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Tech Was At Toy Fair — Just Not In Your Face

The year tech went on a diet

This may be remembered as the “crossover” year for kids’ tech toys — the year that tech went on a diet and the toy play got fatter (and richer).

Why? Parents are growing concerned about the amount of time their kids spend in front screens. Heavily laden tech toys like VR glasses or robotics kits are expensive.

There’s also a wariness of spending that much on a toy that a child might not like or will grow obsolete. The toy industry is listening and creating less expensive, but clever, tech-play experiences where the tech starts to fade into the background.

Family Affairs

Two of my Toy Fair favorites tech-ified toys for the whole family to enjoy together. Mattel’s Air Pictionary (coming this June, $19.95) takes the traditional Pictionary game and adds a simple light pen that connects to your smartphone. Instead of using paper and pen, you draw by moving your pen in the air, and your opponents guess what you’re drawing.

The pen’s output can be displayed on a mobile device, tablet or cast to a large screen. It’s a little tougher to set up than the paper/pen version, but the play is a riot and totally novel.

Scenes From The Toy Fair 2019 Floor

CarPool Karaoke from Singing Machines, another destined-to-be family fav, is a $49.99 Bluetooth-enabled microphone that outputs to your car’s speakers through your car radio. Choose a playlist from any streaming service or your own music library, and then have a raucous sing-along.

Spin Master also debuted a more price-friendly robot, their Novie, a casual-play little $24.99 robot pal that learns to follow your hand gestures to move, spin and dance.

Nurturing & Caring

Tech is also giving a boost to the popular nurturing/caring toys that have spawned like salmon after the success of Hatchimals. This year, with the addition of gyroscopes, accelerators and other sensors you’re seeing lots of variations on the hatching your animal scene.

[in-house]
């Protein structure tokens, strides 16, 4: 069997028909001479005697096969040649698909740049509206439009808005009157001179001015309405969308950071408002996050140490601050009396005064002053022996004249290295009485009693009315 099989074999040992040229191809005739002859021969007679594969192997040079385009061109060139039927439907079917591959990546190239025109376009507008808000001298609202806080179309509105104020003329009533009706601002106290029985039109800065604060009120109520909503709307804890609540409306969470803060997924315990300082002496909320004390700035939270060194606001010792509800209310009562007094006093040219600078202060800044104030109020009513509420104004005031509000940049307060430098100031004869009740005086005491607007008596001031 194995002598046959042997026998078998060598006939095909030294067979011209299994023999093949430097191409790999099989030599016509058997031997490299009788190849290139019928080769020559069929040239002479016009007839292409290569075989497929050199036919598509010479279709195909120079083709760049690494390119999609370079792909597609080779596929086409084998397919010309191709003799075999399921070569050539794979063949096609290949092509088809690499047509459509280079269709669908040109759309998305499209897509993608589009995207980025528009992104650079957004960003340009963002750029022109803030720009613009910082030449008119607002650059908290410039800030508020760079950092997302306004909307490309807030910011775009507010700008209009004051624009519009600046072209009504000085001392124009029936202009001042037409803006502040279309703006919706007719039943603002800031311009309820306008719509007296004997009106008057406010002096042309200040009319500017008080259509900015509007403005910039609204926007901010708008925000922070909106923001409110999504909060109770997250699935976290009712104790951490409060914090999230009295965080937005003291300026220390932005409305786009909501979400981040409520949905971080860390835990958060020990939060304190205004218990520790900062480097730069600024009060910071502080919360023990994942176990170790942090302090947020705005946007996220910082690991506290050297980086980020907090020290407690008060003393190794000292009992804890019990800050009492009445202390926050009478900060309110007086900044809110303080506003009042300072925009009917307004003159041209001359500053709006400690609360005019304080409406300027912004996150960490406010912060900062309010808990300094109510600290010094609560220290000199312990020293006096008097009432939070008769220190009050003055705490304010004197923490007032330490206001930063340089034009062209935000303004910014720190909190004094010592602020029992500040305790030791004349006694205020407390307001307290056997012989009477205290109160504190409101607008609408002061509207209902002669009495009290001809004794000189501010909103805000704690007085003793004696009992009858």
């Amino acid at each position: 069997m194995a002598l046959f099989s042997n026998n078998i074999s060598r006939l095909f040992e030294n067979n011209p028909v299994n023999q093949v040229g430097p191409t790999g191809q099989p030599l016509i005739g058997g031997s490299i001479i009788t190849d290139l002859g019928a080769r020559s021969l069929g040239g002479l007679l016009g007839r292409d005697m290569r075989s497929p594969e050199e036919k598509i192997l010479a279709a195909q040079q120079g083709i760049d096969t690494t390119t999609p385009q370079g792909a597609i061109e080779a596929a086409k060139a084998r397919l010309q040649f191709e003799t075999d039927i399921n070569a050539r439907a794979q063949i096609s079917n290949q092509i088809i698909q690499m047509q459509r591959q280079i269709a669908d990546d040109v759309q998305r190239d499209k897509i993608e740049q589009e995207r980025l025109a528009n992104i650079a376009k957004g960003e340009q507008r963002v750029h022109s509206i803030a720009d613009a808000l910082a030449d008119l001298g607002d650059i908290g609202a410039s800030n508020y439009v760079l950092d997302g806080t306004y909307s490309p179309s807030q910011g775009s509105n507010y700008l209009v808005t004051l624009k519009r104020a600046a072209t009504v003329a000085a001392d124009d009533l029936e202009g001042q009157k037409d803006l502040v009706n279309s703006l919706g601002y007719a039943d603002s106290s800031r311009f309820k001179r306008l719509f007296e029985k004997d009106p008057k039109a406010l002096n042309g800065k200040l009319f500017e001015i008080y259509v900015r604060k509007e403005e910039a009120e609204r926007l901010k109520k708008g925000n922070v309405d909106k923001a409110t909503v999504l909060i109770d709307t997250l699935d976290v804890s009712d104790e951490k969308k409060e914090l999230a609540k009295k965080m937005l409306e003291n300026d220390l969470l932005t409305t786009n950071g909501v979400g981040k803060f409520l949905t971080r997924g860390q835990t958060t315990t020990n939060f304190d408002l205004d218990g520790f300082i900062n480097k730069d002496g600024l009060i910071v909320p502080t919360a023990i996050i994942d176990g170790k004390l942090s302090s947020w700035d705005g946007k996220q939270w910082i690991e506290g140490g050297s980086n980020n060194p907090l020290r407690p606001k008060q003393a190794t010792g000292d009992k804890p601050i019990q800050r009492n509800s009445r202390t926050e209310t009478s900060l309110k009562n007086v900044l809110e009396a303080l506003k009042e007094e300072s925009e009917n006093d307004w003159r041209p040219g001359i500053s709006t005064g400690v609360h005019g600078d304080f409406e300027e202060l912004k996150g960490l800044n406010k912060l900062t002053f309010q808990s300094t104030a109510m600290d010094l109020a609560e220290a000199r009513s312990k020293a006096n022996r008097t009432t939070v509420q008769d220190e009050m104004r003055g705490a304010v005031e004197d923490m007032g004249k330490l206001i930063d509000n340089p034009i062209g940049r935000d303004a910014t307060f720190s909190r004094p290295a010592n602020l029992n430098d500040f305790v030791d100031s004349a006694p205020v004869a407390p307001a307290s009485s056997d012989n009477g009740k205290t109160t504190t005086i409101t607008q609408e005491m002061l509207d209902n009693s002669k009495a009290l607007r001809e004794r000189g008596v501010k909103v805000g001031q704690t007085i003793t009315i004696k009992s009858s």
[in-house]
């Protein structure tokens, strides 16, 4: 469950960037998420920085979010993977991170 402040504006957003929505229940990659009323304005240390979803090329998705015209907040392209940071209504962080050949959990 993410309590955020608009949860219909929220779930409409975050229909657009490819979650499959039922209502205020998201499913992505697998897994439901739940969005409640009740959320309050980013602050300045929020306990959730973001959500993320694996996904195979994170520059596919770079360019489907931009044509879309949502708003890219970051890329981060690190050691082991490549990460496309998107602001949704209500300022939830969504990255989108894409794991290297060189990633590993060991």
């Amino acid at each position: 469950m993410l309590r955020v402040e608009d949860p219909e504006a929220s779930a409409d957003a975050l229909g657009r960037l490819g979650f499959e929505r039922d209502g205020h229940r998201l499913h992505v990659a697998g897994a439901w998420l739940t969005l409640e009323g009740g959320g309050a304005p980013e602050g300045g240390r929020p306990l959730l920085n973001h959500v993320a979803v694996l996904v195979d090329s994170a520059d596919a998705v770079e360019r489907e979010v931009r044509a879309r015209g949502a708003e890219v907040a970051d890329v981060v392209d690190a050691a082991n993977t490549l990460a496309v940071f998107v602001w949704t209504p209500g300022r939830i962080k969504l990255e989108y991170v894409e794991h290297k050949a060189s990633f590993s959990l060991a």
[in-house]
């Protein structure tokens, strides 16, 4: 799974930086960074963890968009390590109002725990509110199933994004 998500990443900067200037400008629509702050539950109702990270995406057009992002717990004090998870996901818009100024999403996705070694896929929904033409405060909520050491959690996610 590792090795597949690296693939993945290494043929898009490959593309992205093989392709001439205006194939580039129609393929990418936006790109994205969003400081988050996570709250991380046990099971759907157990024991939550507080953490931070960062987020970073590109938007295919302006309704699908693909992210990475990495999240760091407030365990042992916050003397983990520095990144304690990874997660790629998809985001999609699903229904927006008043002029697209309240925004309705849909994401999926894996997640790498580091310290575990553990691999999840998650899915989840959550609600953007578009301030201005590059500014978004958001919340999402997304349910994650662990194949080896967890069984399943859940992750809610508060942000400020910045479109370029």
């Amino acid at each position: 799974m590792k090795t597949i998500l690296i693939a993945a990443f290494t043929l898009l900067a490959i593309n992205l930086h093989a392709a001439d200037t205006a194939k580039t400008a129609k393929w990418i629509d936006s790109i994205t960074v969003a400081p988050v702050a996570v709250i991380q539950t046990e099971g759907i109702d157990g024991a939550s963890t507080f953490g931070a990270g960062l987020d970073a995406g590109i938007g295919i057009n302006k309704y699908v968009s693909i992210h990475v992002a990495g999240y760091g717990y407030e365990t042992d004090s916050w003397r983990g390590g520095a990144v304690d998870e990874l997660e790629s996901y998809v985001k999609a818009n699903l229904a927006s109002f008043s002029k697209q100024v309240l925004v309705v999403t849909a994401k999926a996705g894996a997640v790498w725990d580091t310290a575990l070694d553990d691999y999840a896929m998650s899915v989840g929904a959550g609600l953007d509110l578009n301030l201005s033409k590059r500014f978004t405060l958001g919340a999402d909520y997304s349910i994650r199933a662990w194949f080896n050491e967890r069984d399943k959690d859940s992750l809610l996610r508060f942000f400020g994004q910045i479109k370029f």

In anticipation of the launch of the newest “How to Train Your Dragon” movie, Spin Master has a new Hatchimal type creature with Hatching Toothless. Unlike the gentle Hatchimals, the dragon version hatches with a bit of attitude and aggression. You crack and smack the egg, and Toothless the Dragon is born with wings flapping and heart beating to play some sensor-based games, including a dragon version of Hot Potato.

Related: See more toys that debuted at Toy Fair. 

Spin Master also introduced Owleez, which hatches out of its nest but can’t yet fly ($49.99). You’re the flight trainer and Owleez turns into a sort of helicopter owl, making short flights if you nurture it right.

AR Extends Play

While collectibles and hatchables are fun, Davin Sufer, WowWee’s chief technical officer, reported that he was excited about the way that AR extended the play and helped fill in the backstory behind the WowWee characters in the company’s Untamed collection.

New this year is are mini versions of the characters that come packed in test tubes of slime, sand or clay. Kids can mix and match the animals’ heads and bodies to create their own creatures and then use the AR component to continue the play. For ages 5 and older, the items will be available in spring for $4.99

Lego’s Hidden Side, meanwhile, gives kids a little dose of creepy with its new set of eight themed haunted experiences including a schoolhouse and cemetery. AR springs to life to offer kids a rich environment of ghost-buster like adventures to add to the physical playsets.

Tech That Looks Like Tech

Of course, there’s no shortage of tech-looking toys, too. Two personal picks were Professor Maxwell’s 4D Chef, a $39.99 bundle that includes a VR mask where you insert your mobile phone, plus a cookbook and a bunch of kid-sized utensils. Kids learn to cook (with a heavy dose of chemistry and nutrition) added.

LeapFrog’s new RockIt Twist is a very cool handheld game/learning machine, modeled after game controllers, but suitable for the youngest kids.